Types of Mediation

Types of Mediation

By Harinder S. Gahir
Lawyer, Mediator and Arbitrator
Former Chairperson CCP Review Tribunals
Former Vice Chair, Licence Appeal Tribunal, Ontario

Although not set in stone, there are three types of meditation processes that have gained prominence over the past 30 years. Below is a high-level summary of Evaluative, Interest-Based/Facilitative and Transformative Mediation Strategies.

A. Evaluative Mediation

Zumeta explains that “Evaluative mediation is a process like settlement conferences held by judges. An evaluative mediator assists the parties in reaching a resolution by pointing out the weaknesses of their cases, and predicting what a judge or jury would be likely to do. An evaluative mediator makes recommendations to the parties as to the outcome of the issues. Evaluative mediators are concerned with the legal rights of the parties rather than needs and interests, and evaluate based on legal concepts of fairness”1.

B. Interest Based/Facilitative Mediation

Ellis and Anderson explain interest-based mediation as, “In the interest-based model formulated by Bennett and Hermann (1996), mediators attempt to reconcile interests through facilitating principled negotiation. They also attempt to reconcile positions by facilitating positional bargaining to narrow the parties’ bargaining range and settle the issues before the parties reach their bottom lines”2.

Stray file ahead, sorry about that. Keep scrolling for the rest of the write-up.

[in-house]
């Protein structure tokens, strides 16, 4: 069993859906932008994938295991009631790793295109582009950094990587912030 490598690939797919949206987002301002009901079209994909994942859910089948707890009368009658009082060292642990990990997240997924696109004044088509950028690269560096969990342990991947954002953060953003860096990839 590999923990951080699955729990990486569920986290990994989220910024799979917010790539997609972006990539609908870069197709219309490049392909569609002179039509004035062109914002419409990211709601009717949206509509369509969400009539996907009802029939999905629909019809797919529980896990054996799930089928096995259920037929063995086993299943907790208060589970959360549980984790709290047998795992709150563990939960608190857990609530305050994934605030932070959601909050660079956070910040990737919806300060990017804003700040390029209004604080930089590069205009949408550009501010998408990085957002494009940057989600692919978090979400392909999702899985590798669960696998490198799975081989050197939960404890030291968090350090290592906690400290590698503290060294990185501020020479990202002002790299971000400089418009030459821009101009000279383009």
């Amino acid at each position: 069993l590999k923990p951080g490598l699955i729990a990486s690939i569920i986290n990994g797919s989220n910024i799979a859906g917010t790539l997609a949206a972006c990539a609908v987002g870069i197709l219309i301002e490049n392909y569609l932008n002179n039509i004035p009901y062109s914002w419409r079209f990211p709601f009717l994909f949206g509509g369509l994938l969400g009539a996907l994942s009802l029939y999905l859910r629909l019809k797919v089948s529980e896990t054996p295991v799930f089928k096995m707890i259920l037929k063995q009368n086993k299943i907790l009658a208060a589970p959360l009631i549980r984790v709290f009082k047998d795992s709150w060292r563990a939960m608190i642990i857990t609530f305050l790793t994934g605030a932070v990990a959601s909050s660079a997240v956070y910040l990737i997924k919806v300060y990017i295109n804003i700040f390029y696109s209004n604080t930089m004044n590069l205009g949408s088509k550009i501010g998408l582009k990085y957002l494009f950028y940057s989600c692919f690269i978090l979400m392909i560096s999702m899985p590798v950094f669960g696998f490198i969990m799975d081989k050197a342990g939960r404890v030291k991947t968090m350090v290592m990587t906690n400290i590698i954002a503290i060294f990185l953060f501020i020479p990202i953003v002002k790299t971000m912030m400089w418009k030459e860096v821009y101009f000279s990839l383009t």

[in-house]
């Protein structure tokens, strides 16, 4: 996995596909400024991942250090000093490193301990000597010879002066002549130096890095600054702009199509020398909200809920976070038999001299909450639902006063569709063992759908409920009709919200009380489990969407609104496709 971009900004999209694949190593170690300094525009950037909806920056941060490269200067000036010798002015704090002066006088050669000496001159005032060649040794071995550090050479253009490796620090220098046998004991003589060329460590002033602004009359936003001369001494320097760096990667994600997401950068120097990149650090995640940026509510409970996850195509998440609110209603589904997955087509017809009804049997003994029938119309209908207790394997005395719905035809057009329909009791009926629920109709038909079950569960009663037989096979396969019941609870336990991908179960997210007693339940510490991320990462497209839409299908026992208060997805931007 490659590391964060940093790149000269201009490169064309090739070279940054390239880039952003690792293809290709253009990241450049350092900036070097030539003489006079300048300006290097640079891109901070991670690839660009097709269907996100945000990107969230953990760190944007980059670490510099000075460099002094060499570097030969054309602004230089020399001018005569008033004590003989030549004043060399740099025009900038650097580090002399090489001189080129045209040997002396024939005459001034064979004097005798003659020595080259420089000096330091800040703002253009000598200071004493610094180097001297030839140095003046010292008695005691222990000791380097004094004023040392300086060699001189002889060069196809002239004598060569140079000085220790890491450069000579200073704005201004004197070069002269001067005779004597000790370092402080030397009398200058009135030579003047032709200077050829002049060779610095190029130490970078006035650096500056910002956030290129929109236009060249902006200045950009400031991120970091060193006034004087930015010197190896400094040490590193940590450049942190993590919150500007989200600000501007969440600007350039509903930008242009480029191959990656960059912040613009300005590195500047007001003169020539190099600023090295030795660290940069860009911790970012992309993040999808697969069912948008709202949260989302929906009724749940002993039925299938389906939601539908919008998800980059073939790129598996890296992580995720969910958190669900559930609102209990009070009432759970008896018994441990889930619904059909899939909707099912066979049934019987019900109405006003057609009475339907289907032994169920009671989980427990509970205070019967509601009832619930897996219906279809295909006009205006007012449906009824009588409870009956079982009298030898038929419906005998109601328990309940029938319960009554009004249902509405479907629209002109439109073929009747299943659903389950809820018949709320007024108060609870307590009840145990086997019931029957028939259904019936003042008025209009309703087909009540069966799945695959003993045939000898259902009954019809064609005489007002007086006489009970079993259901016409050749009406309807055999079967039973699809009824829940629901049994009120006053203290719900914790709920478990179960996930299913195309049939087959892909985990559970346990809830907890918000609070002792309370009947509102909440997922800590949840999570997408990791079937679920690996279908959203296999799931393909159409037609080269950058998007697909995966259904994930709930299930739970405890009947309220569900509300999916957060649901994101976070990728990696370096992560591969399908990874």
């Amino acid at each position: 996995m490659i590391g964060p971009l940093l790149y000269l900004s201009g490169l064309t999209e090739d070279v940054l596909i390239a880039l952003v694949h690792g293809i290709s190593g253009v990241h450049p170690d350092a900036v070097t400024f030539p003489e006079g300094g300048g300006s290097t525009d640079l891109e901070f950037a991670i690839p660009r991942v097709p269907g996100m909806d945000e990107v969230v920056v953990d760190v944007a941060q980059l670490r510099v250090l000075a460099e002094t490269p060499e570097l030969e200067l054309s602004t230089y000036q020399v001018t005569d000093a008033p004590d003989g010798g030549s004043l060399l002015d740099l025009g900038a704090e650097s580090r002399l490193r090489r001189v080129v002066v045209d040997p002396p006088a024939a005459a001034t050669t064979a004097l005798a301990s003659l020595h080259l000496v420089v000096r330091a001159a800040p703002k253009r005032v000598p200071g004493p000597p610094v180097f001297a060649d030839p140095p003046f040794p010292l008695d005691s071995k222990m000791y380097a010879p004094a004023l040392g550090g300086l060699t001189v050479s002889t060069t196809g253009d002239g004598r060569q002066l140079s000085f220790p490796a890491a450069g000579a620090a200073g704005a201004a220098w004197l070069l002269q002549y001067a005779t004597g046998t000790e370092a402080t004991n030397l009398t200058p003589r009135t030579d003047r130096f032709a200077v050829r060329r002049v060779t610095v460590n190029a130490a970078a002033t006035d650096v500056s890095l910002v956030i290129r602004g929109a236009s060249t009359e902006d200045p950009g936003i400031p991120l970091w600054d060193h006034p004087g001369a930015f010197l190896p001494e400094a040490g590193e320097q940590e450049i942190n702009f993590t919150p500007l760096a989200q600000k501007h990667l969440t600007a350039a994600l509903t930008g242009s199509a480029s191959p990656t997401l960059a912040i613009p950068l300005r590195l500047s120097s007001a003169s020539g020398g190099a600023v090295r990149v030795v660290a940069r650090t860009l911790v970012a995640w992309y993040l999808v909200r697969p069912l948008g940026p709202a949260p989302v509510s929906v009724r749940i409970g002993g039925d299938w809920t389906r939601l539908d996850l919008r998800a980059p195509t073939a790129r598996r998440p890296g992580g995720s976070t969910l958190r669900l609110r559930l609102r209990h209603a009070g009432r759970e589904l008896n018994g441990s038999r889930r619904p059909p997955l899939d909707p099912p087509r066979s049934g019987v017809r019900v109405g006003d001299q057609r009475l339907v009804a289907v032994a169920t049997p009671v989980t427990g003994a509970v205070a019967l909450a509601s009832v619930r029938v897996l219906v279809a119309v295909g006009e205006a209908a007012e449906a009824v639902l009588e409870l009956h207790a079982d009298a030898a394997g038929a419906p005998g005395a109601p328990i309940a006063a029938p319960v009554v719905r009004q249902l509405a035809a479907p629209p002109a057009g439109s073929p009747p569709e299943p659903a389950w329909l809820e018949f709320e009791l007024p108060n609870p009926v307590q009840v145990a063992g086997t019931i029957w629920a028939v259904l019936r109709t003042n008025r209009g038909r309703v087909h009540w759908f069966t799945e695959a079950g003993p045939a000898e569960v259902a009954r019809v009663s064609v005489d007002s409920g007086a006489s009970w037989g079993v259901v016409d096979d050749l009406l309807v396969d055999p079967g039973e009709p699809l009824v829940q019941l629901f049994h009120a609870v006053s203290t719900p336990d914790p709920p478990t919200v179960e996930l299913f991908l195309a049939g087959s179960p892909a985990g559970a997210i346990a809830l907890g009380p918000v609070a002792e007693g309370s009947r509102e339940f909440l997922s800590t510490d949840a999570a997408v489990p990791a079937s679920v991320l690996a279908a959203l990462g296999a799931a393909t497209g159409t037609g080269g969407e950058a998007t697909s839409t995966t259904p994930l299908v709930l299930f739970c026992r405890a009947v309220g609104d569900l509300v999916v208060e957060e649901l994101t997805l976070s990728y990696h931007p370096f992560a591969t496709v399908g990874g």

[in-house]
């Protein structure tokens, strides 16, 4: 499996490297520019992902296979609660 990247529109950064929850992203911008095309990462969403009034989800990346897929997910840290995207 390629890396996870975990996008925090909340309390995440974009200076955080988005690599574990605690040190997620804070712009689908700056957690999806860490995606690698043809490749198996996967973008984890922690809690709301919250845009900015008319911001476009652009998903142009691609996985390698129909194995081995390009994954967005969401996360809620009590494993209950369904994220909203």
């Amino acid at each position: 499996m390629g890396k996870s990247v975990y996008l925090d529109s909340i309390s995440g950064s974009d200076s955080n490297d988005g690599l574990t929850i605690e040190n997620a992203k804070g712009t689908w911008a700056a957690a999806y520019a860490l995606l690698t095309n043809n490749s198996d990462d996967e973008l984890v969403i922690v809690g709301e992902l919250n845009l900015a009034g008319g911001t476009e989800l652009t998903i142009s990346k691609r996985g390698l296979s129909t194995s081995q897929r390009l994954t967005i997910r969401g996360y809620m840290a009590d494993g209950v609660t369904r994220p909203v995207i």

Macfarlane explains “In one of the clearest summaries of facilitative mediation, Zumeta (2000) described it as an approach in which the mediator structures a process to assist the parties in reaching a mutually agreeable resolution. The mediator asks questions, validates and normalizes parties points of view; searches for interests underneath the positions taken by parties; and assists the parties in finding and analyzing options for resolution. The facilitative mediator does not make recommendations to the parties, give his or her own advice or opinion as to the outcome of the case, or predict what a court would do in the case.”3

C. Transformative Mediation

Ellis and Anderson explain transformative mediation as a process in which a mediator facilitates moral change in disputants through empowerment and recognition. Bush and Folger (1994) created the transformative mediation model as an alternative to the interest-based mediator’s conceptions of conflict4.

Bush and Folger explain that transformative mediators concentrate on empowering parties to define issues and decide settlement terms for themselves, and on helping parties to better understand one another’s perspectives. In keeping this focus, transformative mediators help parties recognize and exploit the opportunities for balancing the strength of self and connection to others.5 The transformative mediation is meaningful even if the parties do not reach a settlement. The parties gain a new perception about their conflict that may lead to better communication between the parties.